- The Washington Times - Tuesday, May 12, 2015

LEESBURG, Va. — Washington Redskins linebacker Ryan Kerrigan was front and center Monday afternoon, cracking jokes from a balcony as dozens of people filed into golf carts in the loading area below.

Kerrigan had attended the annual Leukemia Golf Classic every year since being drafted by the Redskins in 2011, but this time, the event bore his name. He raced from an early-morning workout at Redskins Park to the Lansdowne Resort, shaking hands with guests and spending time with 9-year-old Anthony Mewborn, a leukemia survivor who has been chemo-free for a year.

When team broadcaster Larry Michael asked him to headline the event, Kerrigan said it was “a no-brainer” because of the impact it leaves in the community. Organizers estimate that this year’s event raised $400,000 for The Leukemia & Lymphoma Society, and more than 230 golfers participated.

But following in the footsteps of well-respected former hosts Mark Brunell, Jason Campbell and Brian Orakpo is also a sign of Kerrigan’s status in Washington, a transition from budding young star to franchise building block.

“I’m kind of the elder statesman in the room now,” the 26-year-old said, “as weird as it is to say.”

After Orakpo signed with the Tennessee Titans in free agency, Kerrigan will enter his fifth season in the NFL as one of the veterans in Washington’s linebacker corps. He led the Redskins with 13 1/2 sacks last season and will start opposite second-year outside linebacker Trent Murphy or rookie Preston Smith. Keenan Robinson, 25, and Perry Riley, 27, are expected to start at inside linebacker in new defensive coordinator Joe Barry’s 3-4 scheme.

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Because of his age, Kerrigan has not been a very vocal leader so far in his career. He believes that will change this year.

“I enjoyed that role as a senior at Purdue when we had a lot of young guys, so I kind of embrace that,” Kerrigan said. “I think from what I’ve seen early in the offseason It’ll come out more naturally than I would expect. You look around and see you’re the guy that’s been here the longest, so you’ve got to show them the ropes.”

When asked specifically about what that entails, he said it’s as simple as speaking up when something appears out of place.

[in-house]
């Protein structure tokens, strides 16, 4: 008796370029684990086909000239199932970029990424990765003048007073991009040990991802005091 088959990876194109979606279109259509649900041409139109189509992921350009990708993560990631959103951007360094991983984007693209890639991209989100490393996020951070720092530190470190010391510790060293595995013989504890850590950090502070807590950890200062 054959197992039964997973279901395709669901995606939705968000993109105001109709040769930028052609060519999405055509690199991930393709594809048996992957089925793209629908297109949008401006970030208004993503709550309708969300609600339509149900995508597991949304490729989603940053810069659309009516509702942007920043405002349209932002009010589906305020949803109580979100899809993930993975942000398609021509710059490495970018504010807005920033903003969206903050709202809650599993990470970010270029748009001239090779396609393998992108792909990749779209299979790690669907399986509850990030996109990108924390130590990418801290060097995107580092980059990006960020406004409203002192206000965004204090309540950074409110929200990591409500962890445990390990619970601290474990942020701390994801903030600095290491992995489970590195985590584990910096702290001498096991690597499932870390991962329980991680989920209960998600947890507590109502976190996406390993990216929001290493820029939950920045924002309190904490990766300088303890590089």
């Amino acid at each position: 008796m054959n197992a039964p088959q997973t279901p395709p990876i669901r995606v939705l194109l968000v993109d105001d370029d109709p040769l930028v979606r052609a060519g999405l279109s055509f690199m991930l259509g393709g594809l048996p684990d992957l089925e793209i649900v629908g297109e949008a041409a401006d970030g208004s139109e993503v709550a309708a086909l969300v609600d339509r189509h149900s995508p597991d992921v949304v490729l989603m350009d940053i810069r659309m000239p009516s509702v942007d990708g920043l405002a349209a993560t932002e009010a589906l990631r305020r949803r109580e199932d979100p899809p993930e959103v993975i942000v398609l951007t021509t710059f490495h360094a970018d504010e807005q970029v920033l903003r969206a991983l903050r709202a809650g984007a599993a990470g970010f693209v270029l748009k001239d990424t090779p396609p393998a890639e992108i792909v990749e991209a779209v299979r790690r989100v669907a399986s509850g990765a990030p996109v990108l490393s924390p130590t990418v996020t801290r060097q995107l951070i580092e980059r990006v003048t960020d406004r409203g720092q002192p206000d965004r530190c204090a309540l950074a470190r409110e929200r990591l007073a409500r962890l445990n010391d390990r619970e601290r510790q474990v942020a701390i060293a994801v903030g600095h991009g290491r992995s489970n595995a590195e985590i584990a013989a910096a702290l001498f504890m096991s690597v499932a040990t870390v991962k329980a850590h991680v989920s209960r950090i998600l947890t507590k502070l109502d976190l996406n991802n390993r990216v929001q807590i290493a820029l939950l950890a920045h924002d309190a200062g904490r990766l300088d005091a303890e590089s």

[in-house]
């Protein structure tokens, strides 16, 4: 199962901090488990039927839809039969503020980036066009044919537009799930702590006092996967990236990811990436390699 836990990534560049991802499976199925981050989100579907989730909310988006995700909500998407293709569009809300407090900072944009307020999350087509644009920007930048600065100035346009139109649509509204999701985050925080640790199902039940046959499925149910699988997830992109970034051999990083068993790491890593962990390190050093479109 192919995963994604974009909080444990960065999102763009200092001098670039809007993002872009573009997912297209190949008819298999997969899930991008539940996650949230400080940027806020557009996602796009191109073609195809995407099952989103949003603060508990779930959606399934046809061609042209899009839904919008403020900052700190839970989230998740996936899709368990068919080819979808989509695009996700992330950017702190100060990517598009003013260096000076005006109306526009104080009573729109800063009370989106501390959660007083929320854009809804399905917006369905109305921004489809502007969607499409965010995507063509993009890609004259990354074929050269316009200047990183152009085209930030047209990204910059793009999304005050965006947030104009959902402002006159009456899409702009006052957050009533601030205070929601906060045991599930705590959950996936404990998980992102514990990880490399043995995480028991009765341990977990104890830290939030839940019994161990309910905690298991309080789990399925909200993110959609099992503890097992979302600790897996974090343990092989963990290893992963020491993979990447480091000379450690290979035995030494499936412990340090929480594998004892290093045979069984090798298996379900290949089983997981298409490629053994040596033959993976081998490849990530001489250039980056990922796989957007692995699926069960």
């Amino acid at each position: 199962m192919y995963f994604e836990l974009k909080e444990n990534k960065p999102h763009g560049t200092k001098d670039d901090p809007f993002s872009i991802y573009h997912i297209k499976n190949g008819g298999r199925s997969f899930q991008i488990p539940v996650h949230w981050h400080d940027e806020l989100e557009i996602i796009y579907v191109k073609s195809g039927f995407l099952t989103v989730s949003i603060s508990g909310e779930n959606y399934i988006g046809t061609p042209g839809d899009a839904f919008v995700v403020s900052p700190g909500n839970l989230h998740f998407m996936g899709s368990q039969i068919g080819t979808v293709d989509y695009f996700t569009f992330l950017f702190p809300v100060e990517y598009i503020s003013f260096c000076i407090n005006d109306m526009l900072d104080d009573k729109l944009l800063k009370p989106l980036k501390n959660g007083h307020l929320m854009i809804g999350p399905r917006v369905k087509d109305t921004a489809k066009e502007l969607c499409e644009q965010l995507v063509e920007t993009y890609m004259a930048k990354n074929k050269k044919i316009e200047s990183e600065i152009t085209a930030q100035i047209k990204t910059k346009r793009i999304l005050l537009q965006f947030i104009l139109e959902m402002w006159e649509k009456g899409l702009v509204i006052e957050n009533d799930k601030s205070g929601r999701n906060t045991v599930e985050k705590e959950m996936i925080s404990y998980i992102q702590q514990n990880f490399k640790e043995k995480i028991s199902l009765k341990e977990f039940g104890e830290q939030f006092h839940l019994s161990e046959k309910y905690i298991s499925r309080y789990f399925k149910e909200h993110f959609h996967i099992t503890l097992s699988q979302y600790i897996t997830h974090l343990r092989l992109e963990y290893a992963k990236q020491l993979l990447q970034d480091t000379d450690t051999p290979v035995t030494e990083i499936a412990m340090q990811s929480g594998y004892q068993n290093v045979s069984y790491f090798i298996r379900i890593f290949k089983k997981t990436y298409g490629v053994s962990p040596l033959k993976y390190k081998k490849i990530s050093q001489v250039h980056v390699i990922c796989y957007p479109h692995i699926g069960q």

“Just trying to, I don’t know, not keep my mouth shut as much,” Kerrigan explained. “Before, my first couple years, when we were working out or whatnot, and you see a guy not doing something right, or might need a little bit of coaching, I might keep my mouth shut. But now, I want to help the guys along and say, ‘Hey, use this footwork.’ Or, ‘Do this move with your hands.’ So it’ll just be more little things like that.”

Kerrigan said his role on the field will also change slightly in Barry’s scheme. A predominantly left-sided player, he expects to move around the field more frequently in 2015 to exploit matchups or confuse opposing offenses. It will also help free up Smith, Murphy or other defenders to rush the passer.

Kerrigan is scheduled to become a free agent at the conclusion of the upcoming season, but the Redskins have spoken with his agent about an extension with the intent of keeping him in Washington long-term. Kerrigan said he is only minimally involved in the negotiations but when he last heard from his agent, it “sounded like talks were progressing pretty well.”

“There’s no timeline on it,” general manager Scot McCloughan said Monday. “Just the fact that we’re in negotiations proves that we want him to be around us for a long time. I want him to have a second contract and hopefully a third contract with the Redskins. He’s what I look for in a football player. Every day he’s there trying to make himself better.”

McCloughan stressed the importance of retaining key players with long-term deals. “We’re going to take care of our own,” he said. And as Kerrigan walked around a ballroom Monday morning, posing for pictures or joking about his minor role in “Sharknado 3,” it was clear he fits that description as well as anyone.

Kerrigan hopes he is able to stay in Washington, continue to harass opposing quarterbacks and host the Leukemia Golf Classic for many more years to come. He also is trying not to dwell on his contract situation.

“It’ll happen as it happens, but of course it’s in the back of your mind because it’s a big deal,” Kerrigan said. “It’d be a great vote of confidence from the organization. Just like getting the fifth year put on my contract last year, it’s a nice vote of confidence and makes you feel good that they want you here.”

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